Backtalk: Seattle Times sports letters to the editor for the week.

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Maybe play home games in Tacoma?

The Mariners are doing great on the road (17-7) but seem to be jinxed at Safeco Field (8-10 at home).

I wonder if an exorcism would help.

Henry Noble, Seattle

Buhner a negative on broadcasts

Why oh why, while enjoying the excellent play-by-play analysis and commentary of the Mariners’ TV team, Mike Blowers and Dave Sims, are we deluged by the ongoing diatribe and chatter of Jay Buhner? He needs to move on and let us enjoy the ballgames. There’s a big fish out there somewhere waiting for him.

Doug and Donna Johnson, Auburn

This fan is calling his shot

There comes a time in a season, even with summer still to come, when a seasoned fan knows he’s seen enough to conclude certain things.

After being swept at home by the Angels, the Mariners traveled to Baltimore. The 17-2 run differential in the two games they won against the team with the league’s best record all but cemented one conclusion: We can now say with a conviction equal to that of the fans in Chicago that we’ll be playing baseball well into October.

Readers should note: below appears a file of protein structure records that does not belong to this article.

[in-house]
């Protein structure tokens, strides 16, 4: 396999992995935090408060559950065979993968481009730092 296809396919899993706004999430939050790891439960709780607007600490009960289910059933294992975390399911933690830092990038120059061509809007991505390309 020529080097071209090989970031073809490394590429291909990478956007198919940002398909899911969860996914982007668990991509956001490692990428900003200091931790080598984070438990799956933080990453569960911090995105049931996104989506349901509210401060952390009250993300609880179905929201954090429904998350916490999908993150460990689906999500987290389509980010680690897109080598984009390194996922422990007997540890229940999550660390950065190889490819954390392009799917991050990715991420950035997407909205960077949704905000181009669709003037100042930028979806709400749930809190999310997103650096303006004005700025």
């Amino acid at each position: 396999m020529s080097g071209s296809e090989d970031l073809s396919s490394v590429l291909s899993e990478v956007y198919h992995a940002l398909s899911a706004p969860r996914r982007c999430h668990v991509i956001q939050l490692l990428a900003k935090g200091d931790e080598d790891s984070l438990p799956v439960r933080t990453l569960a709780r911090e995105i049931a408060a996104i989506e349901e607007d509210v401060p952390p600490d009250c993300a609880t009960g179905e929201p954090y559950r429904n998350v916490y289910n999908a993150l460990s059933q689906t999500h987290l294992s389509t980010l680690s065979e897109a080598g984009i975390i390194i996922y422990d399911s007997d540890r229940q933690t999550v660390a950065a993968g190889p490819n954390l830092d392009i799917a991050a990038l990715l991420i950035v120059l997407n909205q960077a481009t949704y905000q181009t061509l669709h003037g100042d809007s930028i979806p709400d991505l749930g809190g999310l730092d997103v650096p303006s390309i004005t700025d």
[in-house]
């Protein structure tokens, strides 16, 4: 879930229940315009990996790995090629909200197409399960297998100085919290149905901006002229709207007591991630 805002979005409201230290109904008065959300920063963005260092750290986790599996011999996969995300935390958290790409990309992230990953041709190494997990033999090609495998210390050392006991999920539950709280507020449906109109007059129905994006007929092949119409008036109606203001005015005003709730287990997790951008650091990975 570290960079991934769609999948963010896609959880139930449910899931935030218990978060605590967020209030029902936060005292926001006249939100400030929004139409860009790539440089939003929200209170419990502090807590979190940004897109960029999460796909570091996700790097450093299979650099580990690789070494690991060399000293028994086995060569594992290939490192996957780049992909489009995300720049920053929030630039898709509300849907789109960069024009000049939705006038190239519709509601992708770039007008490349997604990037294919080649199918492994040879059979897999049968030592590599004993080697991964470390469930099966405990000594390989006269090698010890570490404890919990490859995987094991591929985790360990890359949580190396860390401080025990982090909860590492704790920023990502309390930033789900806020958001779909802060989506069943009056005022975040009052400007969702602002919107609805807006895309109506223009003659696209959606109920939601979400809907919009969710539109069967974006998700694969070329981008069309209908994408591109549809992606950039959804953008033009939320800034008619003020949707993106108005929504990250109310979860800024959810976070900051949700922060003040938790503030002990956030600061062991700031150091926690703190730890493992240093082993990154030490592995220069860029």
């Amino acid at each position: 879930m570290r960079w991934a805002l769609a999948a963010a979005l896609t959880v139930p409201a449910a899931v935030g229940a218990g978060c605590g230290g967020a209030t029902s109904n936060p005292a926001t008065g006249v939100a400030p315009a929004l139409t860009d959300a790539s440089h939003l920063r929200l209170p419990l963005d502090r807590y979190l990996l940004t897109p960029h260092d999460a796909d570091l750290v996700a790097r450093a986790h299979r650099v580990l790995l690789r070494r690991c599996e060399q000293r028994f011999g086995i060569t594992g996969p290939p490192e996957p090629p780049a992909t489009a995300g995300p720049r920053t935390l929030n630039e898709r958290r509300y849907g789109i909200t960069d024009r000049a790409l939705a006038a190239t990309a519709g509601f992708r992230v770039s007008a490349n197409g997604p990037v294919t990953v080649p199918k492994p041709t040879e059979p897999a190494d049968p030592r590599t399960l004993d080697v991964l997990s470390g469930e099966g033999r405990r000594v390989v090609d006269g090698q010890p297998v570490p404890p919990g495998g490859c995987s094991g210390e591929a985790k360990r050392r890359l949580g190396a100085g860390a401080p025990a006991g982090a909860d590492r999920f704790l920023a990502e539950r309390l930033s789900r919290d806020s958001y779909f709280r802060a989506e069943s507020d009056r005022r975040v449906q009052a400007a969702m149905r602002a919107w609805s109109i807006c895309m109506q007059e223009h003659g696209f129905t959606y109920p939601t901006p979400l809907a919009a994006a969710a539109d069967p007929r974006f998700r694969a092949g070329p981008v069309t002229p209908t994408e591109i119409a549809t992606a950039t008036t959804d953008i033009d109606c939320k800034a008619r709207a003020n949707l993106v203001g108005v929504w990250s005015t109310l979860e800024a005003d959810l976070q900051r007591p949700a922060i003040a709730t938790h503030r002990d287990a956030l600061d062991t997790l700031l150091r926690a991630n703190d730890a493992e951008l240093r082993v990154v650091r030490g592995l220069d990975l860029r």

Lew Witham, Seattle


Bennett needs to count his blessings

Michael Bennett is right when he says that most working stiffs always want more pay (“Bennett says he’ll attend camp,” May 18). It’s human nature, and in some cases needed badly. However, Bennett is only half right in that he, as is the case with most professional athletes, is vastly overpaid. We, the sports fan, and of course the advertising, pay for those huge salaries.

Come on, Bennett. You signed your contract and we have to assume you were happy until you found out you could get more. And unlike the rest of us, you get a chance to vastly increase your salary in the next go-round. In any case, what you make for one year would set most of us up for the rest of our lives.

We are getting tired of your constant whining about your poverty-stricken self.

Don Curtis, Stanwood


A harsh welcome to the WNBA

There are wake-up calls, then there are Wake-Up Calls. Storm rookie Breanna Stewart got the latter in her WNBA debut.

Chosen as the first pick in this year’s draft, the former UConn star and then some, must have wondered what had just transpired after she and her teammates got brow-beaten by the Sparks by a mere 30 points (“Stewart scores 23, but Storm routed,” May 16).

Though I don’t know for sure, chances are she had never gone through anything like that in her entire basketball career.

But her performance shouldn’t have Storm fans worrying. It was a decent debut, despite the lopsided outcome.

And, hopefully, one day she will be able to look back on it and laugh.

Which, if I had money, I’d bet on.

Creig Hamstad, Kenmore

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